EMS and evidence-based medicine solutions
Challenging ALS and BLS standards of emergency medicine to improve patient outcomes and satisfaction
Nov 8, 2017
By Guillermo Fuentes
The term “evidence-based practice” has been used in EMS for more than a decade. The reality is, as a profession, we fail to understand what implementing an evidence-based practice actually means.
One of the most influential thinkers on the subject, the late physician David Sackett, defined evidence-based medicine as “the conscientious, explicit and judicious use of current best evidence in making decisions about the care of individual patients. The practice of evidence-based medicine means integrating individual clinical expertise with the best available external clinical evidence from systematic research” . Using this definition, let’s take a look at the current state of the EMS profession and see how we measure up.
One of the central tenets of EMS dogma – that advanced care is better than basic care – is under assault. The scientific literature is no longer supporting the concept that more care is always better. More and more research is indicating that BLS care leads to similar or better patient outcomes as ALS care.
In 2005, two Canadian researchers performed a literature review and summarized the results of 21 studies comparing the effectiveness of BLS and ALS care in trauma, cardiac arrest, myocardial infarction and altered mental status. They concluded that in the limited available research, ALS showed little benefit .
Since 2005, several other studies have supported the suggestion that ALS interventions provide limited benefits, especially in time-critical settings, such as trauma and cardiac arrest. This evidence does not mean that paramedics shouldn’t respond to emergencies or that all ALS care is worthless, but it should cause us to question whether EMS has adopted the principles of evidence-based practice.
Challenging EMS tenets
So more treatments and interventions aren’t always better than fewer; but surely faster responses must be better than slower. Yet the evidence hardly supports that central tenet of EMS either, even for trauma and cardiac arrest.
In 2002, Blackwell published his first study on response time and cardiac arrest outcomes; he concluded that a faster response time improves outcomes if that time is under five minutes, when measured from onset of arrest to the arrival of help . Once that time exceeded five minutes, outcomes did not appear to be impacted by response time [4,5].
Our profession did what many industries do when confronted with challenges that would be difficult to overcome – we ignored them. Many other researchers, including Pons and Weiss, found little evidence that response time impacted clinical outcomes [4,5].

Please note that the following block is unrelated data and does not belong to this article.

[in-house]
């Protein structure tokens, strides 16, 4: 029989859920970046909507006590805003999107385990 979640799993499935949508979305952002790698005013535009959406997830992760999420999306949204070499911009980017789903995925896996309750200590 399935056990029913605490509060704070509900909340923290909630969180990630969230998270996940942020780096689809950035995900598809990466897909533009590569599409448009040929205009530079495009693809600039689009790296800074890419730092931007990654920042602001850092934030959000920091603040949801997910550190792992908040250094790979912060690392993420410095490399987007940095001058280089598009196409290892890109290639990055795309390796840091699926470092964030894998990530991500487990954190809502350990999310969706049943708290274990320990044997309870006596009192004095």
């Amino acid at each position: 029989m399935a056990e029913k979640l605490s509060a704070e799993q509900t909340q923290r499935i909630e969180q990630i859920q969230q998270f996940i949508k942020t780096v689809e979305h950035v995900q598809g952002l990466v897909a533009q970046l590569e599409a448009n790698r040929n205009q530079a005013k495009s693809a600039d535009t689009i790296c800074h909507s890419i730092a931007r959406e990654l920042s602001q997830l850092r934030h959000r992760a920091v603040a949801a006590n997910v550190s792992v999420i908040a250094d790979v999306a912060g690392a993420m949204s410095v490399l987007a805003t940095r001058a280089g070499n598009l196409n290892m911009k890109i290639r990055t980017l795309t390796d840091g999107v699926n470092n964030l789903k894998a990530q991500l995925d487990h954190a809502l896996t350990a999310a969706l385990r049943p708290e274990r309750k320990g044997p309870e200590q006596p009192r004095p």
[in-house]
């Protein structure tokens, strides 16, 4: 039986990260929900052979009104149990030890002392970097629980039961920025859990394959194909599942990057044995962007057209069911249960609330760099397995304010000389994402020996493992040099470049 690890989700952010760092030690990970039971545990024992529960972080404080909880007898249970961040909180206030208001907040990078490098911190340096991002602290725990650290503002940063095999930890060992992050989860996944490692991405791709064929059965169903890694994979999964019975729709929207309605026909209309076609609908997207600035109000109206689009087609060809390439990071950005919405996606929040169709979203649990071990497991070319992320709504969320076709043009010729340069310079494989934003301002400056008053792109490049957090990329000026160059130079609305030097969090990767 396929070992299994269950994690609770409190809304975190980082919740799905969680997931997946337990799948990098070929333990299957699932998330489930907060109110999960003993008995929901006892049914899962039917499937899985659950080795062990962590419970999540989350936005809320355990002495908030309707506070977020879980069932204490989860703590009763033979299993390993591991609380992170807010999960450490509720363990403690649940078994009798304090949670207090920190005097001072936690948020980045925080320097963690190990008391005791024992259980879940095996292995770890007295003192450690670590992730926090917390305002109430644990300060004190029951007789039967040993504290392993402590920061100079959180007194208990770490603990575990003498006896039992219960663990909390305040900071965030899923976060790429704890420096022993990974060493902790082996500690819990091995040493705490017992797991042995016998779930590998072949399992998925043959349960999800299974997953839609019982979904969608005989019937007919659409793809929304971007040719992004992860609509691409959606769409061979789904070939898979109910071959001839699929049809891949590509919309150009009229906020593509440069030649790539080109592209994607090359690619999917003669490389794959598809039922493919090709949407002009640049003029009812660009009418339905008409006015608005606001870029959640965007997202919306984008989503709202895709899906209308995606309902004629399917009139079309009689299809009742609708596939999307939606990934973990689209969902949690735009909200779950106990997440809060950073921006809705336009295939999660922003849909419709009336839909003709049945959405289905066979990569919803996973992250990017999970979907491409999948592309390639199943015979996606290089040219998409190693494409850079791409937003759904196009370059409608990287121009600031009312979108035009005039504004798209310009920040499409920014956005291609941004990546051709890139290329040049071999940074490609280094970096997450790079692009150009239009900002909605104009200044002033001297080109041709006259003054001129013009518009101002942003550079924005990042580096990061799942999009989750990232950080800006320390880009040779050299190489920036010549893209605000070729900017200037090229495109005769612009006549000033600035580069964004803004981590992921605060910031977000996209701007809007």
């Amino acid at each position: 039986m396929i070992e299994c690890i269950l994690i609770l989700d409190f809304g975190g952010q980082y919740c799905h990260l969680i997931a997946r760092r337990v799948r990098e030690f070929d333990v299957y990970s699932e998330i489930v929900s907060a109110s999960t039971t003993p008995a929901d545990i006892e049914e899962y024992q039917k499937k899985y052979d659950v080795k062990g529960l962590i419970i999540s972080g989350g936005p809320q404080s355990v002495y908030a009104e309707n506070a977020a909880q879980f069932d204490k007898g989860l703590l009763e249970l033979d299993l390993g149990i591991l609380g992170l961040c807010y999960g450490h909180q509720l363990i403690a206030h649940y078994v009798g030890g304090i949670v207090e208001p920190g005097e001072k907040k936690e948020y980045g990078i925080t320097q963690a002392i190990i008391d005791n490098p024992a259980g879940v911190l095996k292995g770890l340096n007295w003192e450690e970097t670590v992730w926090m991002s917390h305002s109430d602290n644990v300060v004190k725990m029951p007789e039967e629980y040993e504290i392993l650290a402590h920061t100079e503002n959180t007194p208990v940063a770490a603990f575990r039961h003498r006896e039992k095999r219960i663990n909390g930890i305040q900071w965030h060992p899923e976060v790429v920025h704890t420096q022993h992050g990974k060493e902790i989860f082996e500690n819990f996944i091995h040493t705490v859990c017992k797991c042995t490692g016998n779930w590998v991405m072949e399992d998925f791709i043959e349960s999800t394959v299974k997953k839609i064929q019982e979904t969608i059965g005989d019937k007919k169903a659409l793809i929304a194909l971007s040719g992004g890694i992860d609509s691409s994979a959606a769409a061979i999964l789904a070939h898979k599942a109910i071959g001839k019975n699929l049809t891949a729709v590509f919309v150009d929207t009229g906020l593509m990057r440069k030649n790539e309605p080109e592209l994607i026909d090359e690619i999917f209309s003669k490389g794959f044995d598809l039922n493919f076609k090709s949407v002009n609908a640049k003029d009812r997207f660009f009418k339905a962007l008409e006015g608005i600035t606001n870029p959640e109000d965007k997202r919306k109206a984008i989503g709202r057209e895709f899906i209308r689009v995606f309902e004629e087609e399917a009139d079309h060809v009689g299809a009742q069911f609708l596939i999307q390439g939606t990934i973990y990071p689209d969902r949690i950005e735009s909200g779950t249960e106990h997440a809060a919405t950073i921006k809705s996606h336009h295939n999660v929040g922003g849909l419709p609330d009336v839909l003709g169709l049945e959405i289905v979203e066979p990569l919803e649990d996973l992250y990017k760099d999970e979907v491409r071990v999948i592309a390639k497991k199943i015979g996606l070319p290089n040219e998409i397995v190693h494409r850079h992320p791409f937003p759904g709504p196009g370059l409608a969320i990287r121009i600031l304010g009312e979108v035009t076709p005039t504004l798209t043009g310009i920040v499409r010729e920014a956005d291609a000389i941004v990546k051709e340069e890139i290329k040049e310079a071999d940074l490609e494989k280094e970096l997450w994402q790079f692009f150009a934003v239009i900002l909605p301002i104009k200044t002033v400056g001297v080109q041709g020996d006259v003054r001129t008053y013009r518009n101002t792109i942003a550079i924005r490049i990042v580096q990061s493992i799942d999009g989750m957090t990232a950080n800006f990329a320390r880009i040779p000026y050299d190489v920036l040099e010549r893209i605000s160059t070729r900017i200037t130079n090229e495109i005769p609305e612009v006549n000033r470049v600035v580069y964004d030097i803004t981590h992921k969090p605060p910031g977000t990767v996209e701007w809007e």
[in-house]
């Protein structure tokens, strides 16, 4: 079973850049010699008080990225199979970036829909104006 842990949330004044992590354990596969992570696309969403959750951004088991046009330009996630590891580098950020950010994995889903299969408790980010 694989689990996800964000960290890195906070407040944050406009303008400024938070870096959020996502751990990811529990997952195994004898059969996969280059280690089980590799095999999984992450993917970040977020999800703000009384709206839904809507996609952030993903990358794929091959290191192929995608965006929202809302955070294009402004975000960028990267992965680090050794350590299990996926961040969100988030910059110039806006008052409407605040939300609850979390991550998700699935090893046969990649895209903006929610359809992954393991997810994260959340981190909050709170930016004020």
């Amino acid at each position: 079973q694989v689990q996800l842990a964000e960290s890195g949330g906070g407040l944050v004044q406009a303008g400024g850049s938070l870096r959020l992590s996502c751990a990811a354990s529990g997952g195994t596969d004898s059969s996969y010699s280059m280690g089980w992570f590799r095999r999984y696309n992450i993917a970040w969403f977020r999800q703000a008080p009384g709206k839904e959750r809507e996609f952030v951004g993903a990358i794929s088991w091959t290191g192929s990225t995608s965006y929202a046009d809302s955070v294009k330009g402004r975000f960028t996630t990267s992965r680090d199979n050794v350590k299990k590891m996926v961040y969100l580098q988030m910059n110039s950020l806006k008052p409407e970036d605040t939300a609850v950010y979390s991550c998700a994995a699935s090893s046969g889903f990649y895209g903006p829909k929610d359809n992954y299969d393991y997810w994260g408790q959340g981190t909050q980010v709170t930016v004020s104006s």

No formula for success
So if faster EMS and more ALS aren’t supported by research, what is? What would evidence-based practice in EMS look like? The evidence does not support any one given model; it does not give us a formula for success.
What it does do is allow for EMS leaders to think differently about the problem. What if instead of being prescriptive in response times and levels of care, we designed systems based on clinical outcomes and truly embraced the balance between clinical capacity, research and patient desire.
One of the first attempts of this approach is the RFP for EMS services recently released by Multnomah County, Ore. The Multnomah County RFP has performance measures and requirements for response times and ALS service, but the penalties for non-compliance are tempered if the contractor meets the clinical outcomes required.
This is a step toward evidence-based practice; it may also signal a new era for EMS when the indicators of excellent service are not provider certification levels and response and transport times, but instead are patient outcomes and patient satisfaction.
1. Sackett DL, Rosenberg WM, Gray JM, Haynes RB, Richardson WS. Evidence based medicine. BMJ: British Medical Journal. 1996 Jul 20;313(7050):170.
2. Isenberg DL, Bissell R. Does advanced life support provide benefits to patients?: A literature review. Prehospital and disaster medicine. 2005 Aug;20(4):265-70.
3. Blackwell TH, Kaufman JS. Response time effectiveness: comparison of response time and survival in an urban emergency medical services system. Academic Emergency Medicine. 2002 Apr 1;9(4):288-95.
4. Pons PT, Markovchick VJ. Eight minutes or less: does the ambulance response time guideline impact trauma patient outcome? The Journal of emergency medicine. 2002 Jul 31;23(1):43-8.
5. Weiss S, Fullerton L, Oglesbee S, Duerden B, Froman P. Does ambulance response time influence patient condition among patients with specific medical and trauma emergencies? Southern medical journal. 2013 Mar;106(3):230-5.
About the author
Guillermo Fuentes, MBA, is a partner at Fitch & Associates. He has management oversight of two major EMS programs and also supervises statistical and operational analysis, computer modeling and the development of deployment plans as well as major technology purchases and communications center installations for clients. He previously served as the chief administrative officer of the Niagara Regional Police Agency, in Ontario, Canada, and associate director of EMS for the Niagara Region.